|19: Stitch to Stitch
or Horizontal Seams (cont.)
If the shoulder shaping has been stepped, treat
the steps as if they didnít exist [pic 14].
14: Stepped shoulder. This is exaggerated because the
steps are not usually as short as these.
Work the seam using the stitches below the
cast-off row in sequence, and even if the next stitch is two rows
higher or lower because of the step, just join it to the
corresponding next stitch on the other piece. When the seam has been
firmed up by being tightened and then released, the steps will be
either hidden, or at least less obvious [pic 15].
15: The steps are not obvious on the right side when the
shoulder has been joined by matching stitch to stitch.
If there are little holes left after
joining, close them with a stitch worked with a needle and thread on
the wrong side.
If you rely on using a backstitch seam on a
stepped shoulder, it will be hard to stop that seam from looking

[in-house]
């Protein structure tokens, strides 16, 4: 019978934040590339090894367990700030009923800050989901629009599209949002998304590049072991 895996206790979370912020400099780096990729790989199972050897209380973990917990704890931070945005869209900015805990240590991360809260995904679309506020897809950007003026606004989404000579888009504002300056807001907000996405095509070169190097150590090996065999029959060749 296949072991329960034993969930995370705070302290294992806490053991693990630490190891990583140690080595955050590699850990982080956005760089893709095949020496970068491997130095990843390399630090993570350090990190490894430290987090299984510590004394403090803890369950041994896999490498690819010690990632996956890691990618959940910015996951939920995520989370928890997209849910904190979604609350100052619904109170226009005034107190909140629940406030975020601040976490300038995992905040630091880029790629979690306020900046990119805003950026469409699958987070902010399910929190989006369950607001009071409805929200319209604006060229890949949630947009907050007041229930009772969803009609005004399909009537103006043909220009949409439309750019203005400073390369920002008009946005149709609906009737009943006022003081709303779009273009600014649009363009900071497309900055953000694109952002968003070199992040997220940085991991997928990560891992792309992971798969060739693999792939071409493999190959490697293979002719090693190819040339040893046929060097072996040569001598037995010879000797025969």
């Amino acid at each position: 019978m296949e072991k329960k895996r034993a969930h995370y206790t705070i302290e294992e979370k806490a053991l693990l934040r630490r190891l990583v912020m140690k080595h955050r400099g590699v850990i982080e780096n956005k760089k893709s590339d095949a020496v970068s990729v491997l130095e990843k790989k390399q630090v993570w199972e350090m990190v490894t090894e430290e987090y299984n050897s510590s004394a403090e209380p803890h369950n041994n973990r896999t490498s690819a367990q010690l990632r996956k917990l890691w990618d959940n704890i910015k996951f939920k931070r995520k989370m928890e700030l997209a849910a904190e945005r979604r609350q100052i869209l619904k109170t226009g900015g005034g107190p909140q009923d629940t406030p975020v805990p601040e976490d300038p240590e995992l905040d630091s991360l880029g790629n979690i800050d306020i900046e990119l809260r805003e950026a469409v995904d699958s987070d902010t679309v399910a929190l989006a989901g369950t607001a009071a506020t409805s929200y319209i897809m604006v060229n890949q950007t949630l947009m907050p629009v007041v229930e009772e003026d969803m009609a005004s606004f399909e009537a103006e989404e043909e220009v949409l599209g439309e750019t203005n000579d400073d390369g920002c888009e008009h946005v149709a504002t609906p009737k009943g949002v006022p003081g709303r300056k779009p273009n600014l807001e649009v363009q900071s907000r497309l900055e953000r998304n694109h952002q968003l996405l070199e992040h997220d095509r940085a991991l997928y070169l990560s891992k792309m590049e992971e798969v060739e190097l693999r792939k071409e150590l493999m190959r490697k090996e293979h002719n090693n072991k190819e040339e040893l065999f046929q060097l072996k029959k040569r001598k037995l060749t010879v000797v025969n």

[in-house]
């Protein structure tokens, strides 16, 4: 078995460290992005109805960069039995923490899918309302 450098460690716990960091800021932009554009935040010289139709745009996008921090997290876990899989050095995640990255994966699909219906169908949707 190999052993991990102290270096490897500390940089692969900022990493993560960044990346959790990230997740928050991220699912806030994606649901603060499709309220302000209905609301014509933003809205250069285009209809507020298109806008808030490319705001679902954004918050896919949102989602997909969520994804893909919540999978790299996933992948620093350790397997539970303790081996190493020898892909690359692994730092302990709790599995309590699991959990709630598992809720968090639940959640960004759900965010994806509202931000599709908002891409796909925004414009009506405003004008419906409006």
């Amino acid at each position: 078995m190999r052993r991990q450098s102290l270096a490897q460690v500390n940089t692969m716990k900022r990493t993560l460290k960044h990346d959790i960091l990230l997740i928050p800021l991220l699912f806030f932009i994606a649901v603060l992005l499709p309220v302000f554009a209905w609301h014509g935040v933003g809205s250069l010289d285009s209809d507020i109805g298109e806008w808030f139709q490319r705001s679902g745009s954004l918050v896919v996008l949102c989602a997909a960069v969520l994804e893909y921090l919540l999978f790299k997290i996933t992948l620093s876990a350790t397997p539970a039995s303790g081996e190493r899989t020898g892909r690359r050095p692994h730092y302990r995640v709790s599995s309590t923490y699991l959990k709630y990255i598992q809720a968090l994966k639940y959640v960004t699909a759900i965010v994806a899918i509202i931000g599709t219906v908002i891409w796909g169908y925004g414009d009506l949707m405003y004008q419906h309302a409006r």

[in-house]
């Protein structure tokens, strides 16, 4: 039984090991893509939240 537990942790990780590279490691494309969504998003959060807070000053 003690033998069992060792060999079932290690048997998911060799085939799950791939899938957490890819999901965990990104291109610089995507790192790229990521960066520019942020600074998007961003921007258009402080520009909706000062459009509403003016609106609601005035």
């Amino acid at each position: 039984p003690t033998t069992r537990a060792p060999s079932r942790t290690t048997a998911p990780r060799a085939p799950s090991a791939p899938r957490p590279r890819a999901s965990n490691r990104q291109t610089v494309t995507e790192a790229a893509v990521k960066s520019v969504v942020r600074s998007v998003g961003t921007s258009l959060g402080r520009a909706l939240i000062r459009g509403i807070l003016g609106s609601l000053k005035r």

messy [pic 16].
16: Itís hard to make a backstitch seam on a stepped
shoulder look perfect.
A back stitch seam on a stepped shoulder is
usually worked some distance from the edge because you are trying to
avoid the dips and dives of the steps. Because of this, the seam
becomes very thick, and thereís nowhere for the extra fabric to go
except for it to stand up like an epaulette on the shoulder. A
matched seam worked on the closest stitches on the cast-off row
produces a much finer seam [pic 17,18].
17: (left) A big fat backstitch seam
inside the shoulder.
18: (right) A finer matched stitch seam.
NEXT PAGE >>
chapter page: 1 |
2 | 3 |
4 | 5 | 6